Once again, while the effectiveness of etizolam is not really in question, it’s the lack of safety – such as the very high risk for abuse and addiction – where etizolam falls short. If you believe you are experiencing significant symptoms of anxiety, talk to your doctor about many of the legal and safer alternatives to etizolam to find out the best treatment option for you.

Other Potential Uses of Etizolam (UNAPPROVED)

1) Pain

One early study has reported that etizolam may help alleviate pain for up to thirty minutes at a time, but that it is not the ideal form of treatment (especially compared to other pain-killing medications, which are generally more effective) [10].

In one study in young female patients, etizolam combined with a non-steroidal anti-inflammatory drug was reported to be a potentially effective treatment for tension-type headaches [11].

This drug has also been reported to be effective in treating pain related to irritable colon syndrome in patients with concurrent chronic anxiety conditions [12].

2) Vertigo

One early study has reported that low doses of etizolam reduced self-reported scores on evaluations of dizziness in patients with benign paroxysmal positional vertigo [13].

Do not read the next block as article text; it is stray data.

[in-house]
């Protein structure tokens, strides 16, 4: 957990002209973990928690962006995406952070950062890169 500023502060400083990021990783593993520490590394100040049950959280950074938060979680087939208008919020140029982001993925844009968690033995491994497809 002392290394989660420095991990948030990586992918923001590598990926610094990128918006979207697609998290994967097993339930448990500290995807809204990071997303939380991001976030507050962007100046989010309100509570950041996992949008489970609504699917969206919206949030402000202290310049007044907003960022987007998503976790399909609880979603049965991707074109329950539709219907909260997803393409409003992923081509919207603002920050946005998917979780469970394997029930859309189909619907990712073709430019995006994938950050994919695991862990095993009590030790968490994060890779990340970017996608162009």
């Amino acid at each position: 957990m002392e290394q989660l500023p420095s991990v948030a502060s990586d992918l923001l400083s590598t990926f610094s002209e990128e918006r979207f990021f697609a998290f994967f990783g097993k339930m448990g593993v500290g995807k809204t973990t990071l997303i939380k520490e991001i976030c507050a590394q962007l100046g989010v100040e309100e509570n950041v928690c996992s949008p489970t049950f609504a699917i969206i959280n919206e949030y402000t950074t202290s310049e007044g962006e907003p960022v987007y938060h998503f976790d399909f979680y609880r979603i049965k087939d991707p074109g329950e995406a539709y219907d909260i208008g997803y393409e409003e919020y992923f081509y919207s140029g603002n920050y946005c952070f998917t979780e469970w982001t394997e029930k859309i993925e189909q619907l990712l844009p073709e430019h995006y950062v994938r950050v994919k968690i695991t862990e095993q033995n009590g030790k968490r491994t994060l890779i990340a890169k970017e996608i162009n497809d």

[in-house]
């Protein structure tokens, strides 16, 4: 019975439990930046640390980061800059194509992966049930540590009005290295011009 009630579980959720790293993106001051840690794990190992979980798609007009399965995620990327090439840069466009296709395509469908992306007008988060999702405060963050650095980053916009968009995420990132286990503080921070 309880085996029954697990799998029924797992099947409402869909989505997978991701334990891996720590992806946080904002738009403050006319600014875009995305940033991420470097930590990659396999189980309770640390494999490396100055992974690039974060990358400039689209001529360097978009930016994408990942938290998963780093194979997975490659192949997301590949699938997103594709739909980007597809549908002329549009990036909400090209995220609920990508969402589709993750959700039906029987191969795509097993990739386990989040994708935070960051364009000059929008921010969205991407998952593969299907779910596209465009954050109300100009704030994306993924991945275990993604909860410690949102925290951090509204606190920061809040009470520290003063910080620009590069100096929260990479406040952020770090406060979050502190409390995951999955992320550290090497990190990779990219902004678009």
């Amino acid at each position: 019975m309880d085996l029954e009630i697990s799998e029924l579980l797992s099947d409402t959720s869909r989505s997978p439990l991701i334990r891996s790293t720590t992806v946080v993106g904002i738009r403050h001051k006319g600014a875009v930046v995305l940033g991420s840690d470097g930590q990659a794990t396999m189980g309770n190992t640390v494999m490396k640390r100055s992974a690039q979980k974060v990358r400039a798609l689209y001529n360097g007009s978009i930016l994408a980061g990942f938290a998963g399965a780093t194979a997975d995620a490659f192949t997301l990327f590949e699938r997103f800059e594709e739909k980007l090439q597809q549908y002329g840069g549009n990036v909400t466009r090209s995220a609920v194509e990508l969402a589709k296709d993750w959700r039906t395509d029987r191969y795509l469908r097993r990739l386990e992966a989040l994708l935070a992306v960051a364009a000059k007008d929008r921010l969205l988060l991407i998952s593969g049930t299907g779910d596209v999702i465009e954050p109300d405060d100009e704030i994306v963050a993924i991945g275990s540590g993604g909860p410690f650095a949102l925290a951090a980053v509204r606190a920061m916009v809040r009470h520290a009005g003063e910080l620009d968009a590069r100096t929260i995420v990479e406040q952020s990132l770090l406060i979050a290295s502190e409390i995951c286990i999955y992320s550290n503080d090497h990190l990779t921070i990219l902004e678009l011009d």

3) Elevated Blood Pressure

According to a single preliminary study, etizolam was reported to improve blood pressure indicators (systolic and diastolic blood pressure) in patients with elevated blood pressure (hypertension) [14].

Warnings and Cautions

In the few clinical studies that have been done with etizolam, it has been generally reported to be well-tolerated by most patients, and appears to produce relatively few side effects [15].

However, there have been several cases of toxicity, and the drug itself is also highly addictive [15, 3].

According to one report (case study), children may be at particular risk of negative reactions to etizolam, and may even show “paradoxical” reactions, such as stimulation-like effects (even though this drug normally has the exact opposite effect [16].

Genetics Related to Etizolam


The CYP2C19 gene creates a protein that metabolizes etizolam. Specific genetic variants (‘AG’ and ‘AA’ genotypes) for the single nucleotide polymorphism (SNP) rs4244285 are poor metabolizers of etizolam. This mutation is also sometimes referred to as the “CYP2C19*2” polymorphism [17].